My first introduction to the outdoor industry was when I wrote my first article for a magazine called “Bow Bender” that was based in Canada, and I was paid a whopping $45 for that article. Kathleen Windsor was the editor of that magazine back then, and she gave me my start in the outdoor industry.
I've been told, “You're one of the luckiest men alive to be able to hunt or participate in outdoors shows for 305 days of the year.” I guess I am, but people don’t see the toll this takes on my family. I've been married to my wife, Louise, for 31 years. If Louise wasn’t an amazingly confident and secure person, my being gone from home that long would put a strain on our marriage. However, Louise does get to come with me on some of these trips and adventures.This year she’ll get to be with me in Argentina and Patagonia. Last year we were in Spain and Greece hunting together. So, she does get to accompany me on a few of my hunts.
I don’t think that many hunters realize that you’ve really got to have your family life in order before you can ever consider hunting even 100 days per year. Whether you’re the male or the female who hunts, if your spouse isn’t happy at home, and he or she doesn’t mind being on their own, your marriage won’t work. So, I’ve found it’s very, very critical to find a spouse who’s willing to be alone perhaps 305 days per year, or your family life won’t work. Remember I've been doing this type of hunting and been involved in the outdoor industry for 31 years. Without my wife Louise being the type person she is, and my children being as strong as they are, my family life could have been in real trouble.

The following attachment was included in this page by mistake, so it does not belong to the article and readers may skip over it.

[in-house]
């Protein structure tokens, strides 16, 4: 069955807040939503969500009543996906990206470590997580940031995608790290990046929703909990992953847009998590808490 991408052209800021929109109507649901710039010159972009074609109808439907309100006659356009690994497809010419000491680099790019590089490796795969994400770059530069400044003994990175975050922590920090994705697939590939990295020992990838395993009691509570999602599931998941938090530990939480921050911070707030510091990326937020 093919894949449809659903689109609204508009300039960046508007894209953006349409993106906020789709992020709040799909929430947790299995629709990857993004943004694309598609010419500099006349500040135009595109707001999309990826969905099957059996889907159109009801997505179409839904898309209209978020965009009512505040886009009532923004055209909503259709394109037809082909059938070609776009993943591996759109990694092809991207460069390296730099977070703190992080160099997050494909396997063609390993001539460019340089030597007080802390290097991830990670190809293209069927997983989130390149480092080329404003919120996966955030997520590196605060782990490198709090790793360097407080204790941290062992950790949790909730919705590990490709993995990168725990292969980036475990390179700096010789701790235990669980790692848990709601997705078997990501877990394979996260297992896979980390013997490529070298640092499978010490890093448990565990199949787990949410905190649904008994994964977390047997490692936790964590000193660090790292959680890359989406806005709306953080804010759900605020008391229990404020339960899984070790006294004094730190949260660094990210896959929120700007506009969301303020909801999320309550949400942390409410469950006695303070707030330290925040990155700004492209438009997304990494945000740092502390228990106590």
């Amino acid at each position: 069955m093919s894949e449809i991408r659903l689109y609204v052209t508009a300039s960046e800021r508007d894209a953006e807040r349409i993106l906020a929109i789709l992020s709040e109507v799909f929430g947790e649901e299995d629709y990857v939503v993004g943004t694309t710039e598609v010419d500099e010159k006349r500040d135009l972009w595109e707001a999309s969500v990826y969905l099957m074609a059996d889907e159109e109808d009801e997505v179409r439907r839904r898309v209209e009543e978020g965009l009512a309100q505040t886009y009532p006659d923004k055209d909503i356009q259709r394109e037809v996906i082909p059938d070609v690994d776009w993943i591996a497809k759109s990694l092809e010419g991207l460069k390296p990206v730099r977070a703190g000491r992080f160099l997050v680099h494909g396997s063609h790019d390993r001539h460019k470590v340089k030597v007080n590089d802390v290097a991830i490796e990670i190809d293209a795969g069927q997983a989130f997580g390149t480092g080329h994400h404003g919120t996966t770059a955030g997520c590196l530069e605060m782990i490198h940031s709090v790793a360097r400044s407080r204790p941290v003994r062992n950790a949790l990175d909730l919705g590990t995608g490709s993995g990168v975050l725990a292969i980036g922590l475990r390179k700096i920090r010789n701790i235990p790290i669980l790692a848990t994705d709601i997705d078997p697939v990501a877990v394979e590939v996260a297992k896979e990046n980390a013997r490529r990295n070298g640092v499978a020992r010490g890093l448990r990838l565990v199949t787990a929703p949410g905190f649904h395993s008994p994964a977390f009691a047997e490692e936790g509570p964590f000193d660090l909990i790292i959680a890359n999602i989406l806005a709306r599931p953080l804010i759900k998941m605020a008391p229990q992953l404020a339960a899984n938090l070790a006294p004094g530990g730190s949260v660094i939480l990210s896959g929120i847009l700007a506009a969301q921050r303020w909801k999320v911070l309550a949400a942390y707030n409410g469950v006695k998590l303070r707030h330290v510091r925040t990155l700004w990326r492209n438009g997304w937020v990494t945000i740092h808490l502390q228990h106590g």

Another question I'm often asked is, “How do you find a woman who can handle you're being gone 305 days out of the year?” I gave Louise ample warning. From the time we met, then 5 months later, I asked Louise to marry me, which happened to be November 1. Of course, November 1 is hunting season in Saskatchewan. Louise said yes to my invitation of marriage, and we set a date of November 30 to get married. I left the morning after I asked her to marry me, and I returned 2 days before the wedding. She had all the arrangements and plans made. All I had to do was show up and get married. So, she had ample warning about how important hunting was to me, since for 28 days after I asked her to marry me, I was gone hunting. When the pastor said,“Until death do us part,” she had the opportunity to say “No,” but she didn’t.
I did do kind of a bait and switch on Louise. When I asked her to marry me, I was an antique dealer who liked to hunt and was starting to write about the outdoors. She’s taken her vows seriously. I couldn’t have lived the life I've lived, done the things I've done and gone to the places that I've been to without her strong support and the support of my children.
Hunting is not just about hunting – it’s about hunting and family. There has to be a balance in there somewhere, or there's a chance that you'll lose one or both. I've been really fortunate to have the family that I have and the outdoor career that I have experienced.